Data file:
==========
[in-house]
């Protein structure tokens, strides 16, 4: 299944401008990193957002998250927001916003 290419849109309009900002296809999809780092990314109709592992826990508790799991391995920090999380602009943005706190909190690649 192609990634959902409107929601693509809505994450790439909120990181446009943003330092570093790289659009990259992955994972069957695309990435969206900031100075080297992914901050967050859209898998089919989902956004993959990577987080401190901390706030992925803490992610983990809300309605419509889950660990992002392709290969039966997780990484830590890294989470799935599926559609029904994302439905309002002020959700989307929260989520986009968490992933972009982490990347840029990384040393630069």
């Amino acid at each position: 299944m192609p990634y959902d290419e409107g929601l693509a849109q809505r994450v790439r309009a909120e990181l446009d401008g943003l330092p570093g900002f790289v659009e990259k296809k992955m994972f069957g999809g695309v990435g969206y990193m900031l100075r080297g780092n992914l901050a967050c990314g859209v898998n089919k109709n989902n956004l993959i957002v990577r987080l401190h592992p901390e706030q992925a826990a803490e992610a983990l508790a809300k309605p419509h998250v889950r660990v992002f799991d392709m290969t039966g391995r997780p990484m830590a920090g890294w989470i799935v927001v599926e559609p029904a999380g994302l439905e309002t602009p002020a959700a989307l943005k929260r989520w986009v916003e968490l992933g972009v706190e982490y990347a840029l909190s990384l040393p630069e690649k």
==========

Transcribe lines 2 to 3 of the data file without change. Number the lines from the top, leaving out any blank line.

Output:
């Protein structure tokens, strides 16, 4: 299944401008990193957002998250927001916003 290419849109309009900002296809999809780092990314109709592992826990508790799991391995920090999380602009943005706190909190690649 192609990634959902409107929601693509809505994450790439909120990181446009943003330092570093790289659009990259992955994972069957695309990435969206900031100075080297992914901050967050859209898998089919989902956004993959990577987080401190901390706030992925803490992610983990809300309605419509889950660990992002392709290969039966997780990484830590890294989470799935599926559609029904994302439905309002002020959700989307929260989520986009968490992933972009982490990347840029990384040393630069």
């Amino acid at each position: 299944m192609p990634y959902d290419e409107g929601l693509a849109q809505r994450v790439r309009a909120e990181l446009d401008g943003l330092p570093g900002f790289v659009e990259k296809k992955m994972f069957g999809g695309v990435g969206y990193m900031l100075r080297g780092n992914l901050a967050c990314g859209v898998n089919k109709n989902n956004l993959i957002v990577r987080l401190h592992p901390e706030q992925a826990a803490e992610a983990l508790a809300k309605p419509h998250v889950r660990v992002f799991d392709m290969t039966g391995r997780p990484m830590a920090g890294w989470i799935v927001v599926e559609p029904a999380g994302l439905e309002t602009p002020a959700a989307l943005k929260r989520w986009v916003e968490l992933g972009v706190e982490y990347a840029l909190s990384l040393p630069e690649k």